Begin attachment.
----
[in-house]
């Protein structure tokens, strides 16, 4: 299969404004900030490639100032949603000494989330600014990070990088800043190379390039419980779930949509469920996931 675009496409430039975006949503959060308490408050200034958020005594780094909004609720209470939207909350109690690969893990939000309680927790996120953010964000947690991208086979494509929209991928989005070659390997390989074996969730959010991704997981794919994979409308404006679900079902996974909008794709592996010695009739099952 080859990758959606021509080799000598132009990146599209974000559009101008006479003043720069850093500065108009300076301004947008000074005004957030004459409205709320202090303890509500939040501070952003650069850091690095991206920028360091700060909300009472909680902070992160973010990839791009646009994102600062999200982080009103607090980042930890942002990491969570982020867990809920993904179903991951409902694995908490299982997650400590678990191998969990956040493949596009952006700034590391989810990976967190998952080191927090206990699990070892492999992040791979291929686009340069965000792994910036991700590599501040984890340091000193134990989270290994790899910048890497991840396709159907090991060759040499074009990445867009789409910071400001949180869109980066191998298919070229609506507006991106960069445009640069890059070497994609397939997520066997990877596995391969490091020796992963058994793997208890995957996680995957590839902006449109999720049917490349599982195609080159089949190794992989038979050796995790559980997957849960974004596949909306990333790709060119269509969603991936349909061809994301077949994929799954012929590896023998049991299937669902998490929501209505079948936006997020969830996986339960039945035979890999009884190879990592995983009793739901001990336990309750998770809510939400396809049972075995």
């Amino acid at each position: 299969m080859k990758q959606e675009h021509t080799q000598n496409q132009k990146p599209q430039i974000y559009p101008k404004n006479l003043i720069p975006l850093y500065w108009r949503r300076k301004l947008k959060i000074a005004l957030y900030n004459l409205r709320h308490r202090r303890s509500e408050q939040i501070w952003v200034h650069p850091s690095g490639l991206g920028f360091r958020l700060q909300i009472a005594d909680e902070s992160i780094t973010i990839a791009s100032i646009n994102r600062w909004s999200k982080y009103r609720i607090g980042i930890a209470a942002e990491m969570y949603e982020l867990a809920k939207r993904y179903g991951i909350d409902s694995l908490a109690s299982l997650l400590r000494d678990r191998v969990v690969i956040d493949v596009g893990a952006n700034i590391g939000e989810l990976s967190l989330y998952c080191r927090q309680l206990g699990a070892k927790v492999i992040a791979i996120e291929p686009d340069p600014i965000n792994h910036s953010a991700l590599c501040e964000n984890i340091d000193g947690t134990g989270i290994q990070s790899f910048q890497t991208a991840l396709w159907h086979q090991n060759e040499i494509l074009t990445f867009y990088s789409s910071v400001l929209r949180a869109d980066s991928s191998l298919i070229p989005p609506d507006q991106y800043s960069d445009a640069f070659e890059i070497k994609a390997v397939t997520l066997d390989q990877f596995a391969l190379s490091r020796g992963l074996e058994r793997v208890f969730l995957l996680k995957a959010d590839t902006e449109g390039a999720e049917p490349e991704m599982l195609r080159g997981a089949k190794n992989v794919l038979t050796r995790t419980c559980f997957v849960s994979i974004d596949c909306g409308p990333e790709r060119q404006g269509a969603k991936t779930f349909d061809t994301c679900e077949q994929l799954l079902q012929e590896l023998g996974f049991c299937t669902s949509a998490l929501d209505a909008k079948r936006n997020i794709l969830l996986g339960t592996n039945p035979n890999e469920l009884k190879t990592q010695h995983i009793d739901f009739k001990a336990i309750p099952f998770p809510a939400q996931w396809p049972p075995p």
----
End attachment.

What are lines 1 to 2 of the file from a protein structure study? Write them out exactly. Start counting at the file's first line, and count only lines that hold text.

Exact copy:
[in-house]
């Protein structure tokens, strides 16, 4: 299969404004900030490639100032949603000494989330600014990070990088800043190379390039419980779930949509469920996931 675009496409430039975006949503959060308490408050200034958020005594780094909004609720209470939207909350109690690969893990939000309680927790996120953010964000947690991208086979494509929209991928989005070659390997390989074996969730959010991704997981794919994979409308404006679900079902996974909008794709592996010695009739099952 080859990758959606021509080799000598132009990146599209974000559009101008006479003043720069850093500065108009300076301004947008000074005004957030004459409205709320202090303890509500939040501070952003650069850091690095991206920028360091700060909300009472909680902070992160973010990839791009646009994102600062999200982080009103607090980042930890942002990491969570982020867990809920993904179903991951409902694995908490299982997650400590678990191998969990956040493949596009952006700034590391989810990976967190998952080191927090206990699990070892492999992040791979291929686009340069965000792994910036991700590599501040984890340091000193134990989270290994790899910048890497991840396709159907090991060759040499074009990445867009789409910071400001949180869109980066191998298919070229609506507006991106960069445009640069890059070497994609397939997520066997990877596995391969490091020796992963058994793997208890995957996680995957590839902006449109999720049917490349599982195609080159089949190794992989038979050796995790559980997957849960974004596949909306990333790709060119269509969603991936349909061809994301077949994929799954012929590896023998049991299937669902998490929501209505079948936006997020969830996986339960039945035979890999009884190879990592995983009793739901001990336990309750998770809510939400396809049972075995």